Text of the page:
We traversed the winding road through the swamp at an annoyingly slow pace as I learned of the joys of being in close proximity to the dead. About fifteen minutes into our time together, Teddy Bear started fishing around in the console that separated us. He did not seem to be trying very hard to find whatever he was looking for; his eyes never left the road and at times his hand would stop moving and just lay there in the console. Then he said, “You know, I could kill you, throw your body into the swamp, and nobody would ever find you.” That got my attention! However, before I could digest the statement and make the appropriate reply, his hand came up out of the console and made for the area of my neck. He was holding the largest damn hunting knife I think I have ever seen—before or since…

(Continue reading: The Swamp)

Reader Surveys by Genre and Gender

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pixabay

I’m one of those kids that learns by doing. Who needs research when you can tie your legs together, jump into the lake, and try to swim like a mermaid? With nine books under my belt and four more in progress, it occurred to me that it might be interesting to do a little research on who my readers are. Hey, the lightbulb eventually turns on; it just might take a while!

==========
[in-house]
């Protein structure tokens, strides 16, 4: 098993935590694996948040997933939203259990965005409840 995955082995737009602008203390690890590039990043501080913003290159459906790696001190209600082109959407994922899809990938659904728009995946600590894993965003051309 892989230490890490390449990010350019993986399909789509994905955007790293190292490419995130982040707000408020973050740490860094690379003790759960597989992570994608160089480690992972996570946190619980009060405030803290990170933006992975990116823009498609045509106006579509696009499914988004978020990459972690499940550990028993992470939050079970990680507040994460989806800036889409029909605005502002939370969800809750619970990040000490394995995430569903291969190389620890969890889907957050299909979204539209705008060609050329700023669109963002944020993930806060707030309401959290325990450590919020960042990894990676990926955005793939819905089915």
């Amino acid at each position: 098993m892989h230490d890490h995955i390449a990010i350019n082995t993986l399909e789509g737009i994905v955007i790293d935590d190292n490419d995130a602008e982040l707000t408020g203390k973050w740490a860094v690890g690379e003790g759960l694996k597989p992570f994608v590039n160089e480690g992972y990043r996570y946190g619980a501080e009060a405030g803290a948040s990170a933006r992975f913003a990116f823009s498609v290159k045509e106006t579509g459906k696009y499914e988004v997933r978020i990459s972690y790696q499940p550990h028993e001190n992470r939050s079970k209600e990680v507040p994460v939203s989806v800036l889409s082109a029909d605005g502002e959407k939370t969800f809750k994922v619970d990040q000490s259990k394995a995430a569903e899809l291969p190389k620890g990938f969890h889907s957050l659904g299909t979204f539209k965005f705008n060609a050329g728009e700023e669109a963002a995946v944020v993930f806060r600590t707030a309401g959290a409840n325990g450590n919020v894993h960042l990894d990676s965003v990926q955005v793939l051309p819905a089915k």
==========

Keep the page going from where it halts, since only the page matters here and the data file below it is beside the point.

I found some interesting data on Statista about readers and made a few charts. The survey was taken in 2015 with 2,273 US readers.

The survey asked readers to identify the type of books they’ve read in the last year by genre. (Note that this is a survey of interest not volume. So, someone who reads 20 romances and 1 fantasy novel will check both boxes “yes.”) As with all surveys, take this one with a pinch of salt).

% Readers who Reported Reading Fiction

% Readers who read fiction books by genre

% Readers who Reported Reading Non-Fiction

Non-Fiction Readers by Genre

My genre, Sci-fi/Fantasy, is only read by about 25-26% of adult readers. Congrats to you Mystery/Thriller/Crime writers at 47%! This data won’t make me change my genre preference, but it intrigues me enough to explore the stylistic elements of that popular genre(s)!

The next chart looked at the same data divided by gender.

Reader Genre Preference by Gender

Genre preferences by Gender

I was curious as to whether most of my readers are male or female and discovered that Fantasy is one genre that’s almost evenly matched. In this sample, Sci-fi is statistically read more by men.

The reason for this tidbit of research is my book Sunwielder – though women do enjoy the book, men seem to give it the best ratings. It’s a time-travel (sci-fi staple) fantasy with a strong historical-ish component. The slight sway toward male readers makes sense when I look at the charts above.

I don’t expect any of this to change the way I write, but I did find the info interesting. The world of books is as varied as the readers who inhabit it, which is one thing I love about writing.

As a reader, do these statistics apply to you?
As a writer, is there anything here that intrigues you?